Sir John Moore Church of England Primary School
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The school building dates from 1697, based on an original design by Sir Christopher Wren, with financing from local land holder, Lord Mayor and Alderman of London, Sir John Moore. The building is Grade I listed.
Sir John Moore 
The Moore family owned the manor house at Appleby Parva (now demolished). Sir John Moore was second son of Charles Moore Esq., owner of Appleby Hall. As his elder brother, also called Charles, was expected to inherit the family estates, as second son, Sir John, was expected to make his own way in the world. Sir John, and all subsequent generations of younger sons, went to London to make a living as merchants. He made fortune in the City of London, becoming Lord Mayor of London in 1681 (during the reign of King Charles II) and eventually an Alderman of London.
Moore had no children, and wishing to use his wealth to benefit his home village, he financed the building of a school next to his family estate.
Moore commissioned Wren to prepare the initial drawings. After Wren's first design, the work was taken on by local architect Sir William Wilson who both studied under Wren at Oxford University and worked for his Company. It opened as a Free School for boys in 1697.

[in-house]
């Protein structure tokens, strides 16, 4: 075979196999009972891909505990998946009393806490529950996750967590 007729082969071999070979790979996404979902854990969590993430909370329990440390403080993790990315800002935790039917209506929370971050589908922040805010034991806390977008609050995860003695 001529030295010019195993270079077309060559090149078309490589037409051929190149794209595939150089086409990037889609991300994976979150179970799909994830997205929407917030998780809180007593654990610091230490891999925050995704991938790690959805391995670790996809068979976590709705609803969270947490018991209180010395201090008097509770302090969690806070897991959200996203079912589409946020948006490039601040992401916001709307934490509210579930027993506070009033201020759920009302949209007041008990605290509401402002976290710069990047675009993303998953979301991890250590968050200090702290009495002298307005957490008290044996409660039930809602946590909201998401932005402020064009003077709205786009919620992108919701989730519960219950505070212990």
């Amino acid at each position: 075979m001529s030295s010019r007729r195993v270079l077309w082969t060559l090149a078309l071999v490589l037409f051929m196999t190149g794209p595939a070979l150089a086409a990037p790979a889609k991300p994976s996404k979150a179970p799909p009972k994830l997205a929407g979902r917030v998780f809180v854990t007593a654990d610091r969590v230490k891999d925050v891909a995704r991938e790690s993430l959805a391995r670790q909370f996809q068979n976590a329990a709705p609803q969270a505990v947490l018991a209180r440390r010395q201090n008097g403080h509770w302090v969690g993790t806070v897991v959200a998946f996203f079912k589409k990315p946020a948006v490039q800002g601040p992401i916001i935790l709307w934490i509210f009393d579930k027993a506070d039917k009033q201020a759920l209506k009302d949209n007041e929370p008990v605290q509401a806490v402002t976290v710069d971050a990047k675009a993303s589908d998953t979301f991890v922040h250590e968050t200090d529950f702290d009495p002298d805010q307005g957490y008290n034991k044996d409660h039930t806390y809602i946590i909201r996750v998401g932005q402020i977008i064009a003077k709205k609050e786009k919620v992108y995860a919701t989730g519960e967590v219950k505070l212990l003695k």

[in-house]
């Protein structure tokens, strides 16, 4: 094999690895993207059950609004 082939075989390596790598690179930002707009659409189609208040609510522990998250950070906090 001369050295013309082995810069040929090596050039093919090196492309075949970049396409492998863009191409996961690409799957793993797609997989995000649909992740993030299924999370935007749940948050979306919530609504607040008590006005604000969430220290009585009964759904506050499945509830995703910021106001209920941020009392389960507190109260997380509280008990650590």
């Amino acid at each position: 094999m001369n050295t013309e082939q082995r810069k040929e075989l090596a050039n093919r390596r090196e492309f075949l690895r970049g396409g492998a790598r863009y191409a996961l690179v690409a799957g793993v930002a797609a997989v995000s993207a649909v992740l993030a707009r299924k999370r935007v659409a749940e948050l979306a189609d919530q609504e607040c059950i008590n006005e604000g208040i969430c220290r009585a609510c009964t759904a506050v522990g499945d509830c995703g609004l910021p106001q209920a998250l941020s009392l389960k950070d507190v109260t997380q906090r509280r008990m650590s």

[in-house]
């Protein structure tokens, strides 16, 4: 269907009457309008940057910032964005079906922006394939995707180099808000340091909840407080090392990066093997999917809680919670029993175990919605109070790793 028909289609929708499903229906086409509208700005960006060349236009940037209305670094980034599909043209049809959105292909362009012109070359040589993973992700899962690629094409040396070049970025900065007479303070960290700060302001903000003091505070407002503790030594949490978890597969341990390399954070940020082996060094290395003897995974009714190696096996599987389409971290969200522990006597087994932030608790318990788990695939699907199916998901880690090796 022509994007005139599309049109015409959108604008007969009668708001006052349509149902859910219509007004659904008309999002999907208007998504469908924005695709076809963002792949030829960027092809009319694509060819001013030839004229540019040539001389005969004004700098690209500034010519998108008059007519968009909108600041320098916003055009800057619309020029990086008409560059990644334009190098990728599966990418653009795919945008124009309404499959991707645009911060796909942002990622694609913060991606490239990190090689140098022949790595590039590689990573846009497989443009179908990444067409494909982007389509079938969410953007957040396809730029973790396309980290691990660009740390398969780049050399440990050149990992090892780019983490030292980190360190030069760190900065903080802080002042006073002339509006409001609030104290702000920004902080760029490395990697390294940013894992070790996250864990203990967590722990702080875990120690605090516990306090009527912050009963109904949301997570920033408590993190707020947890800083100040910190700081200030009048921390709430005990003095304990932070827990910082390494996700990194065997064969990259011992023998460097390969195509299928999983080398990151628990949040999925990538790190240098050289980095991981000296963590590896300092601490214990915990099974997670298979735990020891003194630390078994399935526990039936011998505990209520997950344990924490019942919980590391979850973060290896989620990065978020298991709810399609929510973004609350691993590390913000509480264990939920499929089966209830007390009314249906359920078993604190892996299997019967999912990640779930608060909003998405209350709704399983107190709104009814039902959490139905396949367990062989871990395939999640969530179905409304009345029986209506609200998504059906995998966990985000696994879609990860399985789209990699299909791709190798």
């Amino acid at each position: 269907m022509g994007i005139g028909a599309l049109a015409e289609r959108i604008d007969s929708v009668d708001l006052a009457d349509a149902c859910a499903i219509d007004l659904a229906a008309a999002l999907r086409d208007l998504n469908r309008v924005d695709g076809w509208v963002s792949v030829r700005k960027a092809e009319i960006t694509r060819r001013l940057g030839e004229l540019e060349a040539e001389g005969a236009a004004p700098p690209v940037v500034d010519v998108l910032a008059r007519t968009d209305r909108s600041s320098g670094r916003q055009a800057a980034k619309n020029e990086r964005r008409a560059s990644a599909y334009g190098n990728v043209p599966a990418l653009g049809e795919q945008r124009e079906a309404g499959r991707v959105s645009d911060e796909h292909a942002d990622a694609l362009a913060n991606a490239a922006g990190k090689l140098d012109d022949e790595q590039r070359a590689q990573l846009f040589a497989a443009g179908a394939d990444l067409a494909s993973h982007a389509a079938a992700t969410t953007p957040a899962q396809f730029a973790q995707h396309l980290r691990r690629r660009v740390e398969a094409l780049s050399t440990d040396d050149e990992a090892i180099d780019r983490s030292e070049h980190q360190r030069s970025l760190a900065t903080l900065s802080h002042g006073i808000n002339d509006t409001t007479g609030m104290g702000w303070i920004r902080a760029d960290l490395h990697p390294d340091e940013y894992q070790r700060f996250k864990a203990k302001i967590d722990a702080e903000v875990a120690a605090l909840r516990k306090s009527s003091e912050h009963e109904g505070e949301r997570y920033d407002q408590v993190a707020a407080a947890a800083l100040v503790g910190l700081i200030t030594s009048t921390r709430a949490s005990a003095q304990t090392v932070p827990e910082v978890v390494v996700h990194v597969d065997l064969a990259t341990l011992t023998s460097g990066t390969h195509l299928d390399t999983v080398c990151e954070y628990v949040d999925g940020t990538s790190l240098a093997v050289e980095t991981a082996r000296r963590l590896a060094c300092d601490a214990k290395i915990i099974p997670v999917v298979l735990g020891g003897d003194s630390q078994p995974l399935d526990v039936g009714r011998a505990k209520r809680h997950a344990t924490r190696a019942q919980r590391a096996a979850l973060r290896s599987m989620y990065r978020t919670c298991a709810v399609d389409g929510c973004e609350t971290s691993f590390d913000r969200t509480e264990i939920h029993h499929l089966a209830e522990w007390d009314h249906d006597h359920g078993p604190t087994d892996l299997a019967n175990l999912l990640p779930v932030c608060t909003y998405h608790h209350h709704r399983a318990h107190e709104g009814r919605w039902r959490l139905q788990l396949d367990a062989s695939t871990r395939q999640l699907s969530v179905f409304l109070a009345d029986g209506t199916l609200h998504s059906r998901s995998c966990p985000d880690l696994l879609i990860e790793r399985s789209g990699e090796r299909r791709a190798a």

The school sits in its own walled, landscaped grounds totaling just over 3.5 acres (14,000 m2).
The school 
For most of its existence the school was known as Appleby Grammar School and operated as a free school for the boys of the village as well as a boys' boarding school. The name was changed to Sir John Moore Church Of England School some time in the last century; it was also in the last century that the school started to accept girls.
In the mid 1990s the school was earmarked for closure. A new school building was planned in a neighbouring field and the building was to be surrendered to the National Trust but after much protest from the villagers the school remained open. It received a £6,000,000 grant from the Heritage Lottery Fund to complete the renovation of the whole building. The stables were converted into a computer suite and art gallery; the old dormitories were turned into a heritage centre and several old offices and storage rooms were converted into rented offices and apartments.
Sir John Moore School now also hosts many corporate events and weddings, and has a midsummer music festival complete with firework display. The old school basements have been converted into a pub called The Cellar.
Famous pupils 
- William Huskisson, well known as being the first man to die in a railway accident when he was knocked down by Stephenson's Rocket at the opening of the Liverpool-Manchester railway. He was a Member of Parliament in Liverpool at the time.
- Heritage Gateway, ref. 187906
- Appleby Magna - Sir John Moore School
- Westbrook, Ruth. "Sir John Moore Church of England Primary School Inspection Report". Ofsted. Retrieved 6 July 2011.